Detached Villa for sale in Torreblanca, Fuengirola
- Built74 m2
- Plot400 m2
One-family house to reform. It is possible to add a second floor or build two semi-detached houses. It has a 400m2 independent garden. Great opportunity to make a large villa at only five minutes drive from the center of Fuengirola. Nearby bus and train stops. It needs a small refurbishment. It is in a very quiet area and a stone's throw from the centre of Fuengirola, with its beaches.Read more Read less
- Area Info: Fuengirola Guide
Striking the right balance between expat convenience and Spanish authenticity, Fuengirola delivers an intriguing melting pot of cultures, where it is not uncommon to see British, Irish, Nordic and German inhabitants mingling with the local Spanish population, creating a cultural cocktail that is almost unique on the Coast.
While fast-food cafés are highly visible, their numbers are more than matched by traditional tapas bars, classic chiringuitos, inviting Irish pubs and a fair collection of Scandinavian bars and eateries.
A look inside any one of the aforementioned establishments will also surprise – the clientele is equally diverse and eclectic, with both holidaymakers and locals at ease with one another, lending the entire town a warmth that is unusual for such an ostensibly transient destination.
Easily accessible, bathed in beautiful sunshine for pretty much 10 months of the year, affordable and lively, Fuengirola's unassuming reputation belies its undeniable charm. While Marbella is perhaps easier on the eye and Puerto Banús has a more glamorous nightlife, Fuengirola's everyman appeal is its main strength.
Nowhere is too exclusive or financially prohibitive, the streets are clean, the people are friendly, and the commercial and cultural variety on offer is as good as anywhere else on the Costa del Sol. Add a lengthy beach, a wide promenade and some exceptionally well-priced properties, and you have the ingredients for a pretty fine place in the sun.
Day-Time Pursuits and Evening Pleasures
In Fuengirola, there is much more on offer than just beach and bars, particularly for younger members of the family. The Biopark zoo is a brilliant example of clever design in a tight space.
Surrounded by residential apartments, the zoo provides a home for a wide selection of species, does some sterling conservation work and is a wonderfully distracting day out for all the family.
Mijas Aquapark (on the town outskirts) is another attraction that offers great fun for all the family. It is open from early June until late September, but try to avoid the weekends at the height of summer. The park has plenty of slides, pools, jacuzzis, and bathing and shaded areas for all ages.
Along the promenade, Fuengirola exhibits a decidedly tourist atmosphere. This vast stretch is dotted with gift shops selling trinkets, beach equipment, sun lotions, magazines, newspapers and ice creams, alongside bars and cafés ranging from pizza parlours and all-day-breakfast establishments to bistros, a la carte restaurants and chiringuitos specialising in the freshest fish and seafood.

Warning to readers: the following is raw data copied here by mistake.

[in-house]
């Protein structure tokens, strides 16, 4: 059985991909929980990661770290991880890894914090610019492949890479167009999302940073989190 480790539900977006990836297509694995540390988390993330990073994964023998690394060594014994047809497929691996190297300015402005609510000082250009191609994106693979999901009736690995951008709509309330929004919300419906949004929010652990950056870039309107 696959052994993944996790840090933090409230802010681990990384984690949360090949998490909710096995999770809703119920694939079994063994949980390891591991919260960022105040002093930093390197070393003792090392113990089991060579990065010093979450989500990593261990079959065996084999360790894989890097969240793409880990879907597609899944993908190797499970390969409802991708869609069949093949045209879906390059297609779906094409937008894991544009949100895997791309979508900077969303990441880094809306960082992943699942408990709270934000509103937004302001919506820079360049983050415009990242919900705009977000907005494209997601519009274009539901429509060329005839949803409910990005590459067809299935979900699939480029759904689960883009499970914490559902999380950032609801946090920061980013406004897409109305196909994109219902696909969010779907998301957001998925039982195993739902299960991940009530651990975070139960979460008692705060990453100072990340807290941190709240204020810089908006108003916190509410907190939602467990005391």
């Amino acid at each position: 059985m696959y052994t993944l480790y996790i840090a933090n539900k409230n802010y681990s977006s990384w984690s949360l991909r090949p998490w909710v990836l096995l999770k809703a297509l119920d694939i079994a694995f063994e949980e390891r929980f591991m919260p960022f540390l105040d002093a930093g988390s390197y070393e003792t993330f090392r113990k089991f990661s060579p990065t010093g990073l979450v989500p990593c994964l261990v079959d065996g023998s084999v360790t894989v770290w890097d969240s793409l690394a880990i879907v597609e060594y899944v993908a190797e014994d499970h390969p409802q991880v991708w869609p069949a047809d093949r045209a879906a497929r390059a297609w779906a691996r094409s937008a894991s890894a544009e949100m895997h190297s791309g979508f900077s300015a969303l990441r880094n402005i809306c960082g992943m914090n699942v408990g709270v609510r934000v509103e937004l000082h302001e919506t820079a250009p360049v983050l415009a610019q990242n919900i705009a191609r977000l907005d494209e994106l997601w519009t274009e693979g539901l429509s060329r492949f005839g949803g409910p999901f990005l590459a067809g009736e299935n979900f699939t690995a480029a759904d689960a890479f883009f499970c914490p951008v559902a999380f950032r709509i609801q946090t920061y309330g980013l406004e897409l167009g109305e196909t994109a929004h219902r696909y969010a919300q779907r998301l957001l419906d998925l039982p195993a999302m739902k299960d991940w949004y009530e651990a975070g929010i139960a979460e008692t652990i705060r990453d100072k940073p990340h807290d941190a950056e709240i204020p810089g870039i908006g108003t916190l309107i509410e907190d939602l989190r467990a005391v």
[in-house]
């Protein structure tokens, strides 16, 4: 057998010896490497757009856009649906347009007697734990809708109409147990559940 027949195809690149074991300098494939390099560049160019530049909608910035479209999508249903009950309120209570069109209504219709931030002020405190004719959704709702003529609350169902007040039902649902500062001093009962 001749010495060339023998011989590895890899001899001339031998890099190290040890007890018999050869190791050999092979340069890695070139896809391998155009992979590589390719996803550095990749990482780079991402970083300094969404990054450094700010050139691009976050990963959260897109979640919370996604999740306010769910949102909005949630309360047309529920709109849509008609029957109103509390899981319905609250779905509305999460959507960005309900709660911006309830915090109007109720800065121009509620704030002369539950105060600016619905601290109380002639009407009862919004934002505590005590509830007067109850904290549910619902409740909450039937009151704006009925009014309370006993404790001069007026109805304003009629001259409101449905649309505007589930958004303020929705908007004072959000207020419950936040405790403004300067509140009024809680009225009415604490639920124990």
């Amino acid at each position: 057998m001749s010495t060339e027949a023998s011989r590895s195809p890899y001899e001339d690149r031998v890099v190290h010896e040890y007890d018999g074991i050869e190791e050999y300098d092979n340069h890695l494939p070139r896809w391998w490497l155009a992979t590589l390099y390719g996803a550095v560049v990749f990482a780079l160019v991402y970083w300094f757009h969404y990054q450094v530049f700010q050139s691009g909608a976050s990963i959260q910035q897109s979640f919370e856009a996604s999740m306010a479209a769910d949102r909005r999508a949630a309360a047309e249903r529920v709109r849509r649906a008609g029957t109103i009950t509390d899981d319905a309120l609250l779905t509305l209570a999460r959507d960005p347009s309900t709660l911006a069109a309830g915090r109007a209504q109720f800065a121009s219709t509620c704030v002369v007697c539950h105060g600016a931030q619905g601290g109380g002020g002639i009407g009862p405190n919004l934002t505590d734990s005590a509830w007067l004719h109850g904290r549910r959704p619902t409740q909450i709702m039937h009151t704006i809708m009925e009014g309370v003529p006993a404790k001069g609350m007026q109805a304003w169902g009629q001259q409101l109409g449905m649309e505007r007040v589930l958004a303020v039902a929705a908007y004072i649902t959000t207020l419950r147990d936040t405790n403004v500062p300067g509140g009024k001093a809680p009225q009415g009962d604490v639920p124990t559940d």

At the western end of the beach is the imposing Sohail Castle, which affords some lovely views over the surrounding bay, and is the venue for summer concerts by top Spanish and international artists; while, slightly inland, is Miramar Shopping Centre – a huge mall with a cinema screening original-version films.
For a more traditional slice of the town, Fuengirola's Los Boliches area, built around the old fishing port, offers a laidback atmosphere augmented by narrow streets, traditional dining mesons and quaint cottages. In May, Fuengirola hosts its famous Feria Internacional de los Pueblos, actively inviting nations from all over the world to promote their own cultures.
There is no central hub of nightlife activity in Fuengirola. Instead, the resort's organic growth has created a steady offering of late-night venues spread throughout the town. While the cafés, bars and eateries along the promenade are always busy during the summer months, their combined efforts do not quite constitute a “strip” of bars and clubs to match those found in Puerto Banús or Benalmádena.
Instead, Fuengirola is more like Marbella in the sense that there is plenty of choice – spread out.
Aside from the clubs and pubs, a night out in Fuengirola could constitute a moonlit stroll around the grounds of the castle, a movie at the Miramar Cinema, a languid meal at one of the many superb tapas establishments, or a few glasses of wine on the bustling Constitution Square.